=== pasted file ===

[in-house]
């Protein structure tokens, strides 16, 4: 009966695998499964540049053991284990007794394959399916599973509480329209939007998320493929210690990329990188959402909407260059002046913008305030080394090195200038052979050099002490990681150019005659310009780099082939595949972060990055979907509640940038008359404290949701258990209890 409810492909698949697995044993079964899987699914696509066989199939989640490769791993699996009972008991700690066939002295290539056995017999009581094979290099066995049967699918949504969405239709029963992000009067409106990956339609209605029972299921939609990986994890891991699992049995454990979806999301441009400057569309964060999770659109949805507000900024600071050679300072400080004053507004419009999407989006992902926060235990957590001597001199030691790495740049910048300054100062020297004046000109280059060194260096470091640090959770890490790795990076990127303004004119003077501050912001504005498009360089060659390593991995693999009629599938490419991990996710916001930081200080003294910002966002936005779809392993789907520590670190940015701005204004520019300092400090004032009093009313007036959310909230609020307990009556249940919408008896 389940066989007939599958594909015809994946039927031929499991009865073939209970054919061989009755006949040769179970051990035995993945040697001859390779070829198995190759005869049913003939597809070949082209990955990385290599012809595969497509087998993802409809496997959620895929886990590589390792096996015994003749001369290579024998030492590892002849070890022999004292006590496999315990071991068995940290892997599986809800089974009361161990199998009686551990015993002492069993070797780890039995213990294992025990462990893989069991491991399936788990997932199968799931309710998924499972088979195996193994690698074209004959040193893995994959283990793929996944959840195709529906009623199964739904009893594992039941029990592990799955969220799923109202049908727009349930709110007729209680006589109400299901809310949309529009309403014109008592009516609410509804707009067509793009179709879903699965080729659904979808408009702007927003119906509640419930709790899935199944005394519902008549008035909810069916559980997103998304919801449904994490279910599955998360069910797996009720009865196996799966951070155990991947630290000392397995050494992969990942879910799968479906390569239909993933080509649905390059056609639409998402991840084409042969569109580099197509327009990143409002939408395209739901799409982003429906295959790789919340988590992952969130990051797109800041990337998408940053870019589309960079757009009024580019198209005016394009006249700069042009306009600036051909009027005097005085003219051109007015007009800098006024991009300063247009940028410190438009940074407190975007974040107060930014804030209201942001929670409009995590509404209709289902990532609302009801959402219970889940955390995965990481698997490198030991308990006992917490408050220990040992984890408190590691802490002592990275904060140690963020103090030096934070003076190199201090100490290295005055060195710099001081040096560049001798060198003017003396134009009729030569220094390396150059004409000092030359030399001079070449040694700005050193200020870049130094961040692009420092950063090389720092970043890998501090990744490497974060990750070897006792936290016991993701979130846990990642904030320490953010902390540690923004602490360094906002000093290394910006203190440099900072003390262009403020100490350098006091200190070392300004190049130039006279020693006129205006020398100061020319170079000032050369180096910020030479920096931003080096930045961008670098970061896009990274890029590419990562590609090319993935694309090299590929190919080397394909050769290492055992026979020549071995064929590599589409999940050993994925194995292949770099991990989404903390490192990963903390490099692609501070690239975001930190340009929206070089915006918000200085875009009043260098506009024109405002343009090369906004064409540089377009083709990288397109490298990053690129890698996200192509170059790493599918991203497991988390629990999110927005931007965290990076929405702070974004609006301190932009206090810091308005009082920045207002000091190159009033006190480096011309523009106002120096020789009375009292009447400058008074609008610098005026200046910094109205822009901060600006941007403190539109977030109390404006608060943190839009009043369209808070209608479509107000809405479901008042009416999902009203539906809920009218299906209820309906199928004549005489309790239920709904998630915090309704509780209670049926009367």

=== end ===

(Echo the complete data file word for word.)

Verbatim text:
[in-house]
């Protein structure tokens, strides 16, 4: 009966695998499964540049053991284990007794394959399916599973509480329209939007998320493929210690990329990188959402909407260059002046913008305030080394090195200038052979050099002490990681150019005659310009780099082939595949972060990055979907509640940038008359404290949701258990209890 409810492909698949697995044993079964899987699914696509066989199939989640490769791993699996009972008991700690066939002295290539056995017999009581094979290099066995049967699918949504969405239709029963992000009067409106990956339609209605029972299921939609990986994890891991699992049995454990979806999301441009400057569309964060999770659109949805507000900024600071050679300072400080004053507004419009999407989006992902926060235990957590001597001199030691790495740049910048300054100062020297004046000109280059060194260096470091640090959770890490790795990076990127303004004119003077501050912001504005498009360089060659390593991995693999009629599938490419991990996710916001930081200080003294910002966002936005779809392993789907520590670190940015701005204004520019300092400090004032009093009313007036959310909230609020307990009556249940919408008896 389940066989007939599958594909015809994946039927031929499991009865073939209970054919061989009755006949040769179970051990035995993945040697001859390779070829198995190759005869049913003939597809070949082209990955990385290599012809595969497509087998993802409809496997959620895929886990590589390792096996015994003749001369290579024998030492590892002849070890022999004292006590496999315990071991068995940290892997599986809800089974009361161990199998009686551990015993002492069993070797780890039995213990294992025990462990893989069991491991399936788990997932199968799931309710998924499972088979195996193994690698074209004959040193893995994959283990793929996944959840195709529906009623199964739904009893594992039941029990592990799955969220799923109202049908727009349930709110007729209680006589109400299901809310949309529009309403014109008592009516609410509804707009067509793009179709879903699965080729659904979808408009702007927003119906509640419930709790899935199944005394519902008549008035909810069916559980997103998304919801449904994490279910599955998360069910797996009720009865196996799966951070155990991947630290000392397995050494992969990942879910799968479906390569239909993933080509649905390059056609639409998402991840084409042969569109580099197509327009990143409002939408395209739901799409982003429906295959790789919340988590992952969130990051797109800041990337998408940053870019589309960079757009009024580019198209005016394009006249700069042009306009600036051909009027005097005085003219051109007015007009800098006024991009300063247009940028410190438009940074407190975007974040107060930014804030209201942001929670409009995590509404209709289902990532609302009801959402219970889940955390995965990481698997490198030991308990006992917490408050220990040992984890408190590691802490002592990275904060140690963020103090030096934070003076190199201090100490290295005055060195710099001081040096560049001798060198003017003396134009009729030569220094390396150059004409000092030359030399001079070449040694700005050193200020870049130094961040692009420092950063090389720092970043890998501090990744490497974060990750070897006792936290016991993701979130846990990642904030320490953010902390540690923004602490360094906002000093290394910006203190440099900072003390262009403020100490350098006091200190070392300004190049130039006279020693006129205006020398100061020319170079000032050369180096910020030479920096931003080096930045961008670098970061896009990274890029590419990562590609090319993935694309090299590929190919080397394909050769290492055992026979020549071995064929590599589409999940050993994925194995292949770099991990989404903390490192990963903390490099692609501070690239975001930190340009929206070089915006918000200085875009009043260098506009024109405002343009090369906004064409540089377009083709990288397109490298990053690129890698996200192509170059790493599918991203497991988390629990999110927005931007965290990076929405702070974004609006301190932009206090810091308005009082920045207002000091190159009033006190480096011309523009106002120096020789009375009292009447400058008074609008610098005026200046910094109205822009901060600006941007403190539109977030109390404006608060943190839009009043369209808070209608479509107000809405479901008042009416999902009203539906809920009218299906209820309906199928004549005489309790239920709904998630915090309704509780209670049926009367």